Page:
Zuni bear fetish carvingWith this story as part of their culture, a Zuni would find a stone object that resembled a bear or a mountain lion, or some other predator, he assumed the stone contained the protective spirit that the belief described. Those stones would be gathered up to provide protection for the bearer. Eventually, they would be slightly reshaped to appear even closer to the creature. The stones would be kept for protection and to assist the hunter in his hunt.

The acquisition of a new "fetish" was accompanied by a prayer for help in the hunt and thanks for the result that would go to feed their families. In theory, a Zuni carving doesn't not become a "fetish" until is blessed by a tribal priest. But Zuni carvings have become so skilled and the results so attractive that people began to collect the carvings. The use of the term "fetish" stuck among the collectors.

As the tradition evolved, the creatures became more intricate and finished in their appearance. The six-direction coterie of bear, mountain lion, badger, wolf, eagle and mole, protectors of the west, the north, the south, the east, the sky and the netherworld respectively, were expanded to any number of creatures the carver could imagine and reproduce. Similarly, while the original materials were the found stones, the repertory has expanded to include turquoise, coral, shell, jet, and Zuni rock, a travertine found at Zuni, and materials as exotic as lapis lazuli, amber, opal, pipestone, tagua nut, labradorite and more.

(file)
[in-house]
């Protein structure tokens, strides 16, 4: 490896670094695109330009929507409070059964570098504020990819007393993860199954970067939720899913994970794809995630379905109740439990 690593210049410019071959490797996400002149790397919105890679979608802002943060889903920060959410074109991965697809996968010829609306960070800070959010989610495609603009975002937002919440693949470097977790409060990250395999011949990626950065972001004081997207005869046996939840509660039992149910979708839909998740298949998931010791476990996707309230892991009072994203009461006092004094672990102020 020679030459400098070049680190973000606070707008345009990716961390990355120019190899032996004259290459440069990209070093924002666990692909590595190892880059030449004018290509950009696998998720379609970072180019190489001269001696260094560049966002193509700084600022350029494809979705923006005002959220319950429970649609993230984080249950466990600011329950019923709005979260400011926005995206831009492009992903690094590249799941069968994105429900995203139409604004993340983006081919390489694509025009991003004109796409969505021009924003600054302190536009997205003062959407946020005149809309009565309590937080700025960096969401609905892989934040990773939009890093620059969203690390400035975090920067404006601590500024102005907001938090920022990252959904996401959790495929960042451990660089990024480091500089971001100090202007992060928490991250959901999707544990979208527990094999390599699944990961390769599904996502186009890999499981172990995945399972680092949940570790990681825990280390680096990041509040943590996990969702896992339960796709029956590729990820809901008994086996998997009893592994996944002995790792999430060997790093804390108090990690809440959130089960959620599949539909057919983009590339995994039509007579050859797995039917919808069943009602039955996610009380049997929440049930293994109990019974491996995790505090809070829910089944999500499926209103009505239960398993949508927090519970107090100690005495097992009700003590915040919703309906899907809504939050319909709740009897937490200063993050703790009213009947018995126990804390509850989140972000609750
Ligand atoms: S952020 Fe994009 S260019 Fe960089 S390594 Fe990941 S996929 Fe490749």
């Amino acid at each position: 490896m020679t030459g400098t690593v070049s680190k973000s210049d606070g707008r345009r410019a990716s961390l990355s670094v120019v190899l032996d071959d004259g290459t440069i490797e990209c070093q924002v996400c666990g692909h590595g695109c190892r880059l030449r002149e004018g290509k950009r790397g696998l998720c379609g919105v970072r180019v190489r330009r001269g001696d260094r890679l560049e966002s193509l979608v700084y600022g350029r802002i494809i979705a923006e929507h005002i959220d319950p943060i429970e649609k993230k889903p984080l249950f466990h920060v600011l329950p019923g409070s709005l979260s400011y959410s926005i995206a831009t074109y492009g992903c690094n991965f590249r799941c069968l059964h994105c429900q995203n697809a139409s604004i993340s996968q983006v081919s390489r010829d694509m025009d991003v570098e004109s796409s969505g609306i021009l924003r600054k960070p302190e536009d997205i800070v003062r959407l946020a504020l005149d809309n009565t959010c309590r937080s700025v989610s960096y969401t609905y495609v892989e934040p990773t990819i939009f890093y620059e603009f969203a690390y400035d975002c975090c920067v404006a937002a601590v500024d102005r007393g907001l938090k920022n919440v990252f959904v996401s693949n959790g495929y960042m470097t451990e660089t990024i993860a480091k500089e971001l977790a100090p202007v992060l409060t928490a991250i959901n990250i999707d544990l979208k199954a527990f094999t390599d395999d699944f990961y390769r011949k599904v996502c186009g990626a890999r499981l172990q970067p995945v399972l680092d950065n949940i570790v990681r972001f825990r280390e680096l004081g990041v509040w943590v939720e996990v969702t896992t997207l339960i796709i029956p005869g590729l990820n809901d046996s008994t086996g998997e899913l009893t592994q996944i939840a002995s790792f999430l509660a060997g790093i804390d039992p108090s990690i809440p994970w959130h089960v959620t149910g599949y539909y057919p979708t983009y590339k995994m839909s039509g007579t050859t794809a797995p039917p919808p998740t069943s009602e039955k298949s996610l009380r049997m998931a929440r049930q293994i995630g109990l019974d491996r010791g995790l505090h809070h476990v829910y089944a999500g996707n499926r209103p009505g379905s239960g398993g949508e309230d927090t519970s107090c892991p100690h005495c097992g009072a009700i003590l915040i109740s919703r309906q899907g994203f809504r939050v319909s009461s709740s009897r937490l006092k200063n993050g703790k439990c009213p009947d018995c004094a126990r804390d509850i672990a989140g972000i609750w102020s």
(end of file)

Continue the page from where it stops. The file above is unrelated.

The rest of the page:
The combination of more versatile materials, more different creatures and more detail have spurred growing popularity among people who love to collect. When you catch the bug, you will find ample opportunities to find what you are looking for. Many carvers sell from their home studios in Zuni.  Some of the more noteworthy carvers are Lena Boone and her family, Evalena boone, Leland Boone and  Robert MIchael Weahkee. Lena's sister is Dinah Gasper, both are descended from Edna Leki. Other very collectible carvers include Dee  Edaakie, Burt Awelagte, The Quandelacys - Sandra, Stewart, Stuart, Avery, Kateri, Vicki, Andres, Georgia, Talia and Faye. Todd Westika, Fitz Kiyite, Gibbs Othole and Lynn and Jane Quam are more. The list goes on (apologies to any that my faulty memory has left out.)